This is what appeals to me about this story – Mr. Black’s attraction-at-first-sight wakens in Queenie a sense of her own self-destruction, a sense that she finally recognizes her own addiction to edge-of-danger excitement and violent passion, a sense that there is a part of her that is still human, that is, ironically, in some ways, virginal.  Sex to her has always been a game, a risk, an entertainment, a needle to the soul – for the first time, she recognizes that it may also be a lifeline, that, when coupled with actual respect and affection, can provide even more excitement than the drug-and-danger variety she has always known.  Maybe my own romantic nature is reading too much into this, that Queenie is, at heart, a thoroughly despicable character who deserves no less than she gets.  But, in Galen Crawley’s talented hands, I did feel sympathy for her, and, by the end of the show, I began to like and feel sorry for her.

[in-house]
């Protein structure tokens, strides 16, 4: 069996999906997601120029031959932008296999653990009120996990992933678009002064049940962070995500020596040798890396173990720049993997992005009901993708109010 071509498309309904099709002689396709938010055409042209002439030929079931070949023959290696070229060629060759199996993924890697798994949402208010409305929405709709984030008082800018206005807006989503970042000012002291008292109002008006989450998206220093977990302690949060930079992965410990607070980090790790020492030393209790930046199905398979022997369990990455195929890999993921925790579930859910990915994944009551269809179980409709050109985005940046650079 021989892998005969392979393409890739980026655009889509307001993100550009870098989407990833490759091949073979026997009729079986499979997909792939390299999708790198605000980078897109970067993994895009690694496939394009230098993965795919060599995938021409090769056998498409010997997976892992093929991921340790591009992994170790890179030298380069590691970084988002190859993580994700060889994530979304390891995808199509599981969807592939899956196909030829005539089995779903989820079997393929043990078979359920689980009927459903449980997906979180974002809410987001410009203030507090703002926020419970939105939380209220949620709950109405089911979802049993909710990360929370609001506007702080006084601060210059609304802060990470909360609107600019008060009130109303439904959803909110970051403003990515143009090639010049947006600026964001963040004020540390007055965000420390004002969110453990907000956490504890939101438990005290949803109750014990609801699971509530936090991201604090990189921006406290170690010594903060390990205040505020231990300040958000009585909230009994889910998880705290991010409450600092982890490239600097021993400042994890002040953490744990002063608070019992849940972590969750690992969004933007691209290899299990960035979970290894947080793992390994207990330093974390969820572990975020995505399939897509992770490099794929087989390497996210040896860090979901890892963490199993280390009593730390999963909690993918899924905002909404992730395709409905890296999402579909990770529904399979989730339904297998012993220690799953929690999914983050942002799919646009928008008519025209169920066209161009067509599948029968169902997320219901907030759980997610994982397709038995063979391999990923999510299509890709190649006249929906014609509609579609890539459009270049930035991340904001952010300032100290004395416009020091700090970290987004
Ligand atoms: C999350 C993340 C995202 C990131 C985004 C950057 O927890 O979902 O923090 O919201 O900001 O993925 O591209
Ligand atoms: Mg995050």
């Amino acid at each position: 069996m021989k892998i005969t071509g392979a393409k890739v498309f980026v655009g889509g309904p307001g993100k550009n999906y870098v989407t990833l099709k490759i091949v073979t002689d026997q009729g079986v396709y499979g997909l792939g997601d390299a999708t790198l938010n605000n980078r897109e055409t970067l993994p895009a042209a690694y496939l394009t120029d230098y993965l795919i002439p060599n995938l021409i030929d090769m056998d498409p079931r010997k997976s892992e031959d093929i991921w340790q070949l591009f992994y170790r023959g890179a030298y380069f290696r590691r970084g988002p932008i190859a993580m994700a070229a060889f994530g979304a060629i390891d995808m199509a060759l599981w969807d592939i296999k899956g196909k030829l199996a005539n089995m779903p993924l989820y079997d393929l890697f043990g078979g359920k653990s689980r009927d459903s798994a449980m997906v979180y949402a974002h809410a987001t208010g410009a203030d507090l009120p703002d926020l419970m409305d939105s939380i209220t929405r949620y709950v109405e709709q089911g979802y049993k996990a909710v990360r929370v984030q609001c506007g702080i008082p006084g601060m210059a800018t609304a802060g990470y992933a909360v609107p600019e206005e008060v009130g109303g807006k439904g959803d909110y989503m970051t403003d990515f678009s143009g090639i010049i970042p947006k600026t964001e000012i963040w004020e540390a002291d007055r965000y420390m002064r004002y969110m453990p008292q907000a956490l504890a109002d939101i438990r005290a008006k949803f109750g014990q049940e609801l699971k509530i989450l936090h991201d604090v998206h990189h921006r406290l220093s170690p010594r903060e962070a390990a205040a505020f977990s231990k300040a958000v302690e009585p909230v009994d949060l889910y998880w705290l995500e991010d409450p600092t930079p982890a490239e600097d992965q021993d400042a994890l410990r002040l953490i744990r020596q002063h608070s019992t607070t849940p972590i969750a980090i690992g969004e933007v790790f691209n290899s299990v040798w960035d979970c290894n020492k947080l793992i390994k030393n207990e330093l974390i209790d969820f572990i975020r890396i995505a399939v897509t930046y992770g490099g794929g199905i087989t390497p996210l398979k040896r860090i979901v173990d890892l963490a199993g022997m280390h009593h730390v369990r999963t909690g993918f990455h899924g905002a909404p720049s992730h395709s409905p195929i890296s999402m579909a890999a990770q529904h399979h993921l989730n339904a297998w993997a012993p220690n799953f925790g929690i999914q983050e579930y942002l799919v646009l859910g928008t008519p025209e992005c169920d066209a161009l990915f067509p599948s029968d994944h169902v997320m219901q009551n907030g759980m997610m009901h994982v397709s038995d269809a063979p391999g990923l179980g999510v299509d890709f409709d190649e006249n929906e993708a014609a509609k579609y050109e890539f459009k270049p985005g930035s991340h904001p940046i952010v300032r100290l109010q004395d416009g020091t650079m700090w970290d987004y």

Mr. Lippa underscores this theme by the song “Two of Kind,” sung by the pugilist Eddie and his diminutive Mae – these are two characters who love and accept each unconditionally, and this song provides a nice counterpoint to the cruel sorts of relationships we see in the others.  We also see other characters pair up and bond, other characters whose cruelties are a pale imitation of their hosts’.  And, by ending Act One with the duet of Queenie’s “Maybe I Like it This Way” and Burrs’ “What is it About Her,” he shows us that these two characters do have a need for each other (toxic as it may be), and the moment is truly sublime.